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‘Power and predation:’ Advertising monopoly draws fire at Google

A bipartisan bill would limit big tech companies from participating simultaneously in every stage of the digital ads ecosystem.

WASHINGTON (CN) — Democrats and Republicans don't agree on much lately, but on big technology companies, there is a big bipartisan stink about their end-to-end involvement in the digital advertising ecosystem.

Google controls large percentages of each stage of the online advertising process — the company works both with publishers selling ad space and with companies looking to buy that digital real estate, and also oversees an automated ad exchange that facilitates those transactions.

The federal government is already pursuing Google in this area. A federal judge ruled last month to advance the Department of Justice’s ongoing suit against the company.

In a hearing Wednesday of the Senate Judiciary Committee’s antitrust panel, Utah Republican Mike Lee was clear that he saw such sweeping domination of the digital advertising as a monopoly.

“The fact is that all of [Big Tech’s] technological and financial hegemony rests on one thing — digital advertising — because digital ads are how you turn data into money,” Lee said. “This is the lifeblood of the tech sector, in many respects. That’s why the first step towards reigning in the power and predation of the monopolist tech companies is to bring transparency and competition into the digital advertising market.”

Lee is not alone in that perception. Alongside Minnesota Democrat Amy Klobuchar, the lawmaker is sponsoring the America Act, short for Advertising Middlemen Endangering Rigorous Internet Competition Accountability Act, to break up Google’s control over the digital ads market.

The measure takes aim at companies that process more that $20 billion in digital ad transactions, barring them from having a controlling stake in any of the layers of the advertising ecosystem, including software designed to assist buyers and sellers, as well as the automated ad exchange used to connect the two.

Smaller advertising companies would also face regulation: The legislation requires more transparency from those that do at least $5 billion worth of business in the market, and says they must ensure there are no conflicts of interest when operating on both sides of the advertising ecosystem.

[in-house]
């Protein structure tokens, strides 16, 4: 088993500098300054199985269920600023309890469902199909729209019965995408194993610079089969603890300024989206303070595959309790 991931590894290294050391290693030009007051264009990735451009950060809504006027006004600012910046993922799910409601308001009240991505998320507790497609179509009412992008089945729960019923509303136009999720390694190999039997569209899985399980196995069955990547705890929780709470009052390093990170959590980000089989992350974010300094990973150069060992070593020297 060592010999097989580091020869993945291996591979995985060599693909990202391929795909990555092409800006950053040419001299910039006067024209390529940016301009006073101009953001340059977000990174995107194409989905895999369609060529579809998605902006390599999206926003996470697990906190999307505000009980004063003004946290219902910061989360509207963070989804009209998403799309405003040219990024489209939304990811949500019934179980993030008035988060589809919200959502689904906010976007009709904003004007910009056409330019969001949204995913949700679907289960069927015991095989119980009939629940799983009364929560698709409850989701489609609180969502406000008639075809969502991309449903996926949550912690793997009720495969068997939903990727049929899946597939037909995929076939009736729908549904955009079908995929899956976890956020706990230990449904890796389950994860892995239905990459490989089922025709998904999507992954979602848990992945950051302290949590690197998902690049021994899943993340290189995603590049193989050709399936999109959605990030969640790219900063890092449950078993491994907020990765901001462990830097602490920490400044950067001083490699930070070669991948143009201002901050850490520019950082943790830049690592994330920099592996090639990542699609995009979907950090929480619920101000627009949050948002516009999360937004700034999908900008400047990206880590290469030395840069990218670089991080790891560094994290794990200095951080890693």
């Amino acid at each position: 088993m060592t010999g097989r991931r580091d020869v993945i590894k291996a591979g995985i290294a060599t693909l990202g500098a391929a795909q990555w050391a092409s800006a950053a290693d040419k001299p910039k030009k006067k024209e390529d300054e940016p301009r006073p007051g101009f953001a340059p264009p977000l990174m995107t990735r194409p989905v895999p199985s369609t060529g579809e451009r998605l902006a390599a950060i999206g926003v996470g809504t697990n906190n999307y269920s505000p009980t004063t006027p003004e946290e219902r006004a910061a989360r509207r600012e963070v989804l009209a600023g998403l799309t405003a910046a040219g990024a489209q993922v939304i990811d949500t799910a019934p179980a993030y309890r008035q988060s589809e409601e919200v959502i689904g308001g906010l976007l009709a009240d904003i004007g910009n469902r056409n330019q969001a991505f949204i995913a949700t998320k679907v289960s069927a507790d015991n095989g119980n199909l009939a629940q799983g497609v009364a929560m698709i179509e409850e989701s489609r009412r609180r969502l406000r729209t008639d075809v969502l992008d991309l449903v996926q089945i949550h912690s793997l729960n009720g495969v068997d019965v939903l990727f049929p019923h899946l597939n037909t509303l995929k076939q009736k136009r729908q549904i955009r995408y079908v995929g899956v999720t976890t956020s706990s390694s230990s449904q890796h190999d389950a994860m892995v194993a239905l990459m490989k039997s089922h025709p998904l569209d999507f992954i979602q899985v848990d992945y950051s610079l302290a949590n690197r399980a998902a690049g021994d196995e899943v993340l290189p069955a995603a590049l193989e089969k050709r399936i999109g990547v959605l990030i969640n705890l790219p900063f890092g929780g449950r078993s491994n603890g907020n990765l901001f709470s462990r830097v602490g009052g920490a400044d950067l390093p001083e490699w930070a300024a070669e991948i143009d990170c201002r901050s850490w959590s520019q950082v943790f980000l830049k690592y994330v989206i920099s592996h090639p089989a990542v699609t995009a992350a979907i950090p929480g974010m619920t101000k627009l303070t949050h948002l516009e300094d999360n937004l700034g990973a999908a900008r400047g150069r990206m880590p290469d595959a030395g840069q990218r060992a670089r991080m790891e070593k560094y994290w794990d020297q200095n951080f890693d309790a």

Klobuchar stressed Wednesday the importance of breaking up Google’s dominance of the digital ads market. “Like much of the digital economy, there is a lack of competition in digital advertising markets that has been harmful to small businesses and consumers,” said the senator, who chairs the judiciary subcommittee. “This end-to-end control gives Google unique access to information about virtually all digital ad transactions and allows it to extract a higher percentage of revenue than they would be able to get in a competitive ad technology market.”

The Minnesota Democrat also tied the business model to the collapse of local newspapers, where advertising revenue is lifeblood, since Google not only sells ad space, it also takes a portion of the cash generated by such a transaction.

“This threatens more than competition,” Klobuchar said. “It threatens the viability of a free and independent press, which is essential to our democracy, and it is especially hurting small local radio, TV and newspapers.”

Witnesses invited by both parties to testify at Wednesday's hearing agreed that a legislative solution was necessary.

“The America Act is really just a simple piece of legislation that will fix a major problem at the heart of online markets,” said Dina Srinivasan, a fellow at Yale University’s antitrust research program the Thurman Arnold Project.

Srinivasan noted that, like in the stock market, brokers in an ad exchange buy and sell advertising at the behest of third parties. But unlike the stock market, she continued, ad "brokers operate without any of the common-sense rules that Congress has enforced on Wall Street for nearly a century.”

Companies such as Google that own ad exchanges and the brokers that operate within them are under no obligation to fetch the best advertising prices for their consumers without proper regulation, Srinivasan added.

Roger Alford, a self-described conservative antitrust scholar, praised lawmakers for their proposed legislation and argued that regulation targeting Big Tech monopolies is an effective complement to antitrust litigation — a method favored by some conservatives.

“While litigation is appropriate to curb Big Tech’s abuse of power, it is not sufficient,” said Alford, a professor at the University of Notre Dame.

Amid the resounding support for reigning in tech companies, at least one witness Wednesday cautioned Congress against overregulating the digital advertising marketplace. Todd Henderson, a law professor at the University of Chicago, argued that the limits on companies prescribed by the America Act would be bad for business.

“If you make it such that, once you get to a certain size, then you have to get rid of that business, you’re going to impede companies from trying to build their own internal improvements,” Henderson said.

Despite his reservations, the professor praised the bill’s efforts to build out transparency in the digital advertising market. “I like the transparency aspect of this bill,” Henderson said, “and if my vote mattered, I would vote for that. The other parts are more troubling to me.”

As of Wednesday evening, the America Act was before the Senate Judiciary Committee but had yet to receive a vote.

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Categories / Business, Government, Media, Technology

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